Council and CounselWriters occasionally confuse the words council and counsel.
CouncilThe noun council refers to an assembly of people who serve in an administrative capacity. For example, a committee elected to lead or govern could be described as a council (e.g., a church council, a town council, student council).
- The emergency session was convened due to the failure of the United Nations Security Council to resolve the instability at the Suez Canal.
- In December 1046, Holy Roman Emperor Henry III established a church council to reform the papacy.
- She yelled: "It's not the council's job to sift through your bins for glass."
CounselThe word counsel is most commonly a verb meaning to give advice. It is also a noun meaning advice (usually legal assistance) or opinion. Counsel can also refer to a body of people set up to offer advice (usually legal advice), e.g., the Queen's Counsel, the General Counsel of the Army.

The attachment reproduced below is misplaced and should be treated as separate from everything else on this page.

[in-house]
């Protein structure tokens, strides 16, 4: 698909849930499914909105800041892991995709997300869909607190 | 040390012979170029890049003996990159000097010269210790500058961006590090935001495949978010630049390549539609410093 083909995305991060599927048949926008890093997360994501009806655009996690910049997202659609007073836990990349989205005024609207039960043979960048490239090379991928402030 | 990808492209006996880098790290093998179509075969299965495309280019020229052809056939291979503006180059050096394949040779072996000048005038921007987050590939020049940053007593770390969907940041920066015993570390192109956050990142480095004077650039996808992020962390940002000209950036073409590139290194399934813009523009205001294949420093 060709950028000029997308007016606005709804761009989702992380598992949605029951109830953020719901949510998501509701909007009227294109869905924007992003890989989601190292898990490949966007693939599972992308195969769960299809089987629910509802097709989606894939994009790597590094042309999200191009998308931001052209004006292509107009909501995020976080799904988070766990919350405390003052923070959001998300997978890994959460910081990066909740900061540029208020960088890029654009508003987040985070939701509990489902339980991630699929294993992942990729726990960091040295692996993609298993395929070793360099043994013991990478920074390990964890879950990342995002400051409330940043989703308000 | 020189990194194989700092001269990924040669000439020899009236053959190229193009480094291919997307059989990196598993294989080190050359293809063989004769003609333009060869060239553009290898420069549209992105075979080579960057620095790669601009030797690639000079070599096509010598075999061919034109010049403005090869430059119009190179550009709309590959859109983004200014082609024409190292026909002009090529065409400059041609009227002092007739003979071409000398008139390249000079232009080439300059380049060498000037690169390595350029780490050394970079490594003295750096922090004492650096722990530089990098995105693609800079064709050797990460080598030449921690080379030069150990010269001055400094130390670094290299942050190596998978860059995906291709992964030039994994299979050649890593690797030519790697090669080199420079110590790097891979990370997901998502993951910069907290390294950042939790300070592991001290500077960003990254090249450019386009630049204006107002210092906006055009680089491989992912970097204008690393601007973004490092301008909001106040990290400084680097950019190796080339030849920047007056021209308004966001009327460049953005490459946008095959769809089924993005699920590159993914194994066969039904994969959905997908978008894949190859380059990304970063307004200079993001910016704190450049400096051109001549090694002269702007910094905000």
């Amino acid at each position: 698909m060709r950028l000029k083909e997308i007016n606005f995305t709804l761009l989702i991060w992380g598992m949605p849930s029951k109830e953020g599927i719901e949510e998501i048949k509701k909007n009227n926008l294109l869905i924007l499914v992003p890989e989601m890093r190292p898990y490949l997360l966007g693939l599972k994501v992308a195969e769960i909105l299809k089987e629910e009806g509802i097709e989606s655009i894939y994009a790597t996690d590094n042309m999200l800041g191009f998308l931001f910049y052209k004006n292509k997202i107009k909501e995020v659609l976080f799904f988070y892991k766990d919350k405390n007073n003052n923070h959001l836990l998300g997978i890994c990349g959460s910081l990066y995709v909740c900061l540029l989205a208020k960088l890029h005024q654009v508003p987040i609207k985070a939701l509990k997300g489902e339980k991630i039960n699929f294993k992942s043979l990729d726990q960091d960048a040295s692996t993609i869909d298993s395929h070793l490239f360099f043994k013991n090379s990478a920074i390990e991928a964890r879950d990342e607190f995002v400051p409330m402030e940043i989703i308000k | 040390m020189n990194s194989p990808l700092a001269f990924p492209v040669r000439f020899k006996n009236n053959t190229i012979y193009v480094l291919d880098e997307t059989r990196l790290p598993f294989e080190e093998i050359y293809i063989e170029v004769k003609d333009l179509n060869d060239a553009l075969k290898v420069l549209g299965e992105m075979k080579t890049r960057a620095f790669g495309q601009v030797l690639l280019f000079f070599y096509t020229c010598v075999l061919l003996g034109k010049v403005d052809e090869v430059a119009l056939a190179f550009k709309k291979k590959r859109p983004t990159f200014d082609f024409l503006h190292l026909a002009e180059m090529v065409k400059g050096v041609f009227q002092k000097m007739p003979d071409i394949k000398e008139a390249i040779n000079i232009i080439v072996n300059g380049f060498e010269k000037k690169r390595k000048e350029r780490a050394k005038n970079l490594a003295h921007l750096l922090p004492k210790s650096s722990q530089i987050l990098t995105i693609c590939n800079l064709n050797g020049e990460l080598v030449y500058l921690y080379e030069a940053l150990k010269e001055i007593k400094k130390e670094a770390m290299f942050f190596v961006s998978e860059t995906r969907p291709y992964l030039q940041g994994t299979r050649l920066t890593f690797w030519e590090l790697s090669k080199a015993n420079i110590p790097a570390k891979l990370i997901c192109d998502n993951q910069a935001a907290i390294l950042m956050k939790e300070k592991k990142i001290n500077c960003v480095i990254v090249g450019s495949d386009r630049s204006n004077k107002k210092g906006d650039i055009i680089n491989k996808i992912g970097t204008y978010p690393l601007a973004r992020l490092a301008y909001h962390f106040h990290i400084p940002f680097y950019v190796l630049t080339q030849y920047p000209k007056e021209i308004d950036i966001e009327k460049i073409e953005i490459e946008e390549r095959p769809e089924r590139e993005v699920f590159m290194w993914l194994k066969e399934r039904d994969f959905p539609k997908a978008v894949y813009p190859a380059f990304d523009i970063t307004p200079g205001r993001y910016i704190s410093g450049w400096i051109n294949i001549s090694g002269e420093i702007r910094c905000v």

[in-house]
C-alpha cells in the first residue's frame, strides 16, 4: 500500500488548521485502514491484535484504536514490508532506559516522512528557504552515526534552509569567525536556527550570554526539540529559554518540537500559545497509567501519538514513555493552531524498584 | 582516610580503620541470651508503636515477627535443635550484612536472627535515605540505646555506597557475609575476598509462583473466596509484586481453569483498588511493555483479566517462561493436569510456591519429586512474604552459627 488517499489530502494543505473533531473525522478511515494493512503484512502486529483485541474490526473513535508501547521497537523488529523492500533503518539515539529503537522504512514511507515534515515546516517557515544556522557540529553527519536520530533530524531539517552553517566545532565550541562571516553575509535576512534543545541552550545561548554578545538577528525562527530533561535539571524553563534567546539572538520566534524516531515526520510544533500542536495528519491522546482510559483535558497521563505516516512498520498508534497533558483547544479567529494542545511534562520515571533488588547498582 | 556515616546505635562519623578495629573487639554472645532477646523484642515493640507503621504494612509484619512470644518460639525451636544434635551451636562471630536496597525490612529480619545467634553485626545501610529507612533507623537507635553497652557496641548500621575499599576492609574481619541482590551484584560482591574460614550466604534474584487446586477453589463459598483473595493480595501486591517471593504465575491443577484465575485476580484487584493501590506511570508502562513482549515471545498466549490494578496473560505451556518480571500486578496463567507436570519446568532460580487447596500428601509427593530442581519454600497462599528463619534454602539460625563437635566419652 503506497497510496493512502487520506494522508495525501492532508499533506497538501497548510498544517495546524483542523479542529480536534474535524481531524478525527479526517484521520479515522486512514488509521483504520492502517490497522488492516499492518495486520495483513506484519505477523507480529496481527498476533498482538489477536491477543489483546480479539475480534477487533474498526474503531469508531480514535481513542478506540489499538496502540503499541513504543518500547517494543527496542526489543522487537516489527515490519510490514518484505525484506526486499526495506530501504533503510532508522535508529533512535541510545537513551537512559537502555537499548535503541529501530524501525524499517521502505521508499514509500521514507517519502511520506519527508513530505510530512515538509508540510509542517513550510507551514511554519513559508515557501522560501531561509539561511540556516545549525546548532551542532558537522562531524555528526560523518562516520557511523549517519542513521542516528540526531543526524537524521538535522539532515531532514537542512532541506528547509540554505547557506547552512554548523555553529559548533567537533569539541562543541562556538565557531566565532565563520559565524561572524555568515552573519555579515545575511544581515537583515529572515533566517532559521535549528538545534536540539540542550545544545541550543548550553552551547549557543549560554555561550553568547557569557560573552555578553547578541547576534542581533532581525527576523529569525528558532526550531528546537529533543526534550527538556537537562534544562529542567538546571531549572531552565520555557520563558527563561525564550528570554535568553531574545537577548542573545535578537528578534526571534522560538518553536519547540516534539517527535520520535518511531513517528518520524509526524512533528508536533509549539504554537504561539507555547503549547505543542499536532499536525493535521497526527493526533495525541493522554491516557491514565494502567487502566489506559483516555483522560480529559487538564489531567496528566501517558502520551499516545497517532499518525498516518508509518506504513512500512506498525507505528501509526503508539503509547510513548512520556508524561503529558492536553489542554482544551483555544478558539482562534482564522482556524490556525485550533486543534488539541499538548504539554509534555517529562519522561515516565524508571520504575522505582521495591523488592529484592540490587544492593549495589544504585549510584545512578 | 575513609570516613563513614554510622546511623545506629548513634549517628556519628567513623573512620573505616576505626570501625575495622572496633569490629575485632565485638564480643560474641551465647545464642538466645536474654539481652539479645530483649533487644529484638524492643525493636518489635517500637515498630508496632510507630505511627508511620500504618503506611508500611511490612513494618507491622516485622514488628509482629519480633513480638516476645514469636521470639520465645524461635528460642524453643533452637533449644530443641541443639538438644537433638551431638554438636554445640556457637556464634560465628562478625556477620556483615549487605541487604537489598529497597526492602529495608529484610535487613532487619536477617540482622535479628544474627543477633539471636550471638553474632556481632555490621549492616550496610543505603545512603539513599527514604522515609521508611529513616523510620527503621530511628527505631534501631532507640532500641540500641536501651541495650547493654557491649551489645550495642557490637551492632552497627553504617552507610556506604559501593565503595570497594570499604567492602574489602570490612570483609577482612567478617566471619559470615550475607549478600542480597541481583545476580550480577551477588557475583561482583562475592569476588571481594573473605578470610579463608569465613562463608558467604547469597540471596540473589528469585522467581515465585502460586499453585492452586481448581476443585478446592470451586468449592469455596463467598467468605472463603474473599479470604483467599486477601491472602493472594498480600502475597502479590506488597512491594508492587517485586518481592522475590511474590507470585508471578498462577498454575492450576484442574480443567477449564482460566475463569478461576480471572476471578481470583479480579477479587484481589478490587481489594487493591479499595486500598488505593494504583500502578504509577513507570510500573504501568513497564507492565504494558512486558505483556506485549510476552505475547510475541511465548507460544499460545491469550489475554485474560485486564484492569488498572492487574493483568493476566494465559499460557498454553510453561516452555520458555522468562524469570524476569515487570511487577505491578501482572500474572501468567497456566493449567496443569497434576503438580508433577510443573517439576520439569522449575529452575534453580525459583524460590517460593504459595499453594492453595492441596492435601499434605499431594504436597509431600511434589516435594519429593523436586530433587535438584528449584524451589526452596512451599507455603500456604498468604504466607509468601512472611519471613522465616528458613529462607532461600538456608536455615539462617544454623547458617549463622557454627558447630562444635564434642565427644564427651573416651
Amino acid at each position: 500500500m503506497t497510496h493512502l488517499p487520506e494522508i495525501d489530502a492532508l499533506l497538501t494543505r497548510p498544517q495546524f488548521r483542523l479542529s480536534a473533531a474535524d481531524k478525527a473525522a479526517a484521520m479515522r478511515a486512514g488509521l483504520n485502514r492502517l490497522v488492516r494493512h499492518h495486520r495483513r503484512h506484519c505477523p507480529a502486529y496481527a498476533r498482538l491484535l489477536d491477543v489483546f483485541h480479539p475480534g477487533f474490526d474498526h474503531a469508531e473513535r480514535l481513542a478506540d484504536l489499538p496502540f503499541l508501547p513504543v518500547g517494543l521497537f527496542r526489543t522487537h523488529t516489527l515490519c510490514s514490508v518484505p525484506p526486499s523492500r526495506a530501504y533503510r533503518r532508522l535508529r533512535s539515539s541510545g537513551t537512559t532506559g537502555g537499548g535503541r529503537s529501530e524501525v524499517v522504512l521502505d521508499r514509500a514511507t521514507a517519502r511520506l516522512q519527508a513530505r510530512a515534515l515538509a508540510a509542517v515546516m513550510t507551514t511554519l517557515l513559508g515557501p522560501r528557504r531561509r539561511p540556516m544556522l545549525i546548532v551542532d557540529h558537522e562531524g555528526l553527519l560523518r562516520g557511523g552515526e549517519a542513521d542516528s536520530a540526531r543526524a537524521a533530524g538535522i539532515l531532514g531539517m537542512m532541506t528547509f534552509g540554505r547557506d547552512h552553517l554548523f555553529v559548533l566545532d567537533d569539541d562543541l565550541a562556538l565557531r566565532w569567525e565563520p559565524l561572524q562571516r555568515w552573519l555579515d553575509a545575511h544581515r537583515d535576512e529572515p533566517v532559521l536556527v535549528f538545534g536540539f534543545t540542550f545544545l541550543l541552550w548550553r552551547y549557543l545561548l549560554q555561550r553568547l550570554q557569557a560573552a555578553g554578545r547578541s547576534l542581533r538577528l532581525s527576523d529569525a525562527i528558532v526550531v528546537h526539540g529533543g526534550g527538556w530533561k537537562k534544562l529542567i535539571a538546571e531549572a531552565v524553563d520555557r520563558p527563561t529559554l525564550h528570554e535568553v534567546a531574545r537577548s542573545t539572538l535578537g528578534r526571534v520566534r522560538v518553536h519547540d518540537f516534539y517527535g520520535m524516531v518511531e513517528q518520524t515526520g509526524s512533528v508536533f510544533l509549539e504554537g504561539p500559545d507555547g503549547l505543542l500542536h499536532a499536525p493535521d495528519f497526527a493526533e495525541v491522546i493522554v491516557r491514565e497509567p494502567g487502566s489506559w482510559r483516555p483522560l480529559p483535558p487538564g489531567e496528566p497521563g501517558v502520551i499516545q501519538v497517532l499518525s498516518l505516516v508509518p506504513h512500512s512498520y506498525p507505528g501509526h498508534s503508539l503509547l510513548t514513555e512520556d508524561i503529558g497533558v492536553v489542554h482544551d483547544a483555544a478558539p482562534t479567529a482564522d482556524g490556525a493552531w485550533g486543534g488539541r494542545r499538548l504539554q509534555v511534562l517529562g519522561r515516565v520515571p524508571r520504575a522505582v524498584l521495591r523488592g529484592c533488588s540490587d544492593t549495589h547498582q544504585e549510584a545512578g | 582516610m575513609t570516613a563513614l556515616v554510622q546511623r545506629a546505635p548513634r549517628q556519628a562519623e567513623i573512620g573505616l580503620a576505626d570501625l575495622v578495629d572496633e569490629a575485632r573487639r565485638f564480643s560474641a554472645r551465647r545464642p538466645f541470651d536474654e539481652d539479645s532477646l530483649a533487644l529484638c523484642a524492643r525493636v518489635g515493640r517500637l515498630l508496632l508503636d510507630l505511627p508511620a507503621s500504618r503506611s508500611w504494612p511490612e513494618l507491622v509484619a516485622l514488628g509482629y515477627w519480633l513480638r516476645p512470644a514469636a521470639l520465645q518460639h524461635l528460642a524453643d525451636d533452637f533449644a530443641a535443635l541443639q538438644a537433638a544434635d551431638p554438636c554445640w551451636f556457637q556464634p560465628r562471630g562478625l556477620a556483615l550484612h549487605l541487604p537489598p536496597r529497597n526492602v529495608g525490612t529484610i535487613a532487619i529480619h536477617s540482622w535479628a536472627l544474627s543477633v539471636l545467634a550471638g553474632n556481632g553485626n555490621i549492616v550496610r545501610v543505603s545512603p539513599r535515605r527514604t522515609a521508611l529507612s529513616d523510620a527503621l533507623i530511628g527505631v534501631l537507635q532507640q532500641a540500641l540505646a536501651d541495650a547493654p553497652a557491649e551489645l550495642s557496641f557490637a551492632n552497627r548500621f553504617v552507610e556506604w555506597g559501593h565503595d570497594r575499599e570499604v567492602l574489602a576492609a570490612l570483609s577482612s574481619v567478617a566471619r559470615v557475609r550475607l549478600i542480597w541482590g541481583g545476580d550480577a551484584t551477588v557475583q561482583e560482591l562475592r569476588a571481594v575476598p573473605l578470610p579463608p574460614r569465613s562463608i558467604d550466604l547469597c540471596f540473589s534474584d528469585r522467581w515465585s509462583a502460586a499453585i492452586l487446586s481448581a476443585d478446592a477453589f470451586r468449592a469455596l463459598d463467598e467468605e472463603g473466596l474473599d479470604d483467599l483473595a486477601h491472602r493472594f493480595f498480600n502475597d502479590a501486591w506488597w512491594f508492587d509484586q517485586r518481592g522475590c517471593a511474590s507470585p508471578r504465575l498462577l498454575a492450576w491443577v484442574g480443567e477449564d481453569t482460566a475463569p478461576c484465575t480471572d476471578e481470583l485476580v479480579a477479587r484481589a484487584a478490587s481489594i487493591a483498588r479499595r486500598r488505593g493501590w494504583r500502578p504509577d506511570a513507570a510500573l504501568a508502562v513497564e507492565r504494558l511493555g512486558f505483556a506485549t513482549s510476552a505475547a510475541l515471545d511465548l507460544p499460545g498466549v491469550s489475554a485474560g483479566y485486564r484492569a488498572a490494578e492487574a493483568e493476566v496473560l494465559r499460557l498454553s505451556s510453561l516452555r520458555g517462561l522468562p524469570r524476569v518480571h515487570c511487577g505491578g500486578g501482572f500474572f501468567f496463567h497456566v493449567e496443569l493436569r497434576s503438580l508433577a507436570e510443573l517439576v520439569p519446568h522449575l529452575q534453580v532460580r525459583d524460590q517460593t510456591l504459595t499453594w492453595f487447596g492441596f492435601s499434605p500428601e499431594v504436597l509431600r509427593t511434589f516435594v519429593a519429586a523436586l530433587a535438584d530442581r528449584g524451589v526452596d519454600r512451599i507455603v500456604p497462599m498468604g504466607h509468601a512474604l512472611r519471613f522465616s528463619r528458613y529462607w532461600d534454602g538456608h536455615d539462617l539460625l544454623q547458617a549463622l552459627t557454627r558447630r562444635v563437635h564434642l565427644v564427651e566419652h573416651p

- We are seeking staff who can counsel the homeless on where to attain social services. (Here, counsel is a verb.)
- The litigation team offers excellent counsel on a wide range of subjects. (Here, counsel is a noun.)
- After bereavement, who counsels the counsellor? (Here, counsels is a verb.)
A Quick Test
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Councilors and CounselorsCouncilors work in a council. For example:
City council sign in Aberdeen, Scotland
Counselors work in a counsel. For example:
Sign of the General Counsel of the Army (US Army)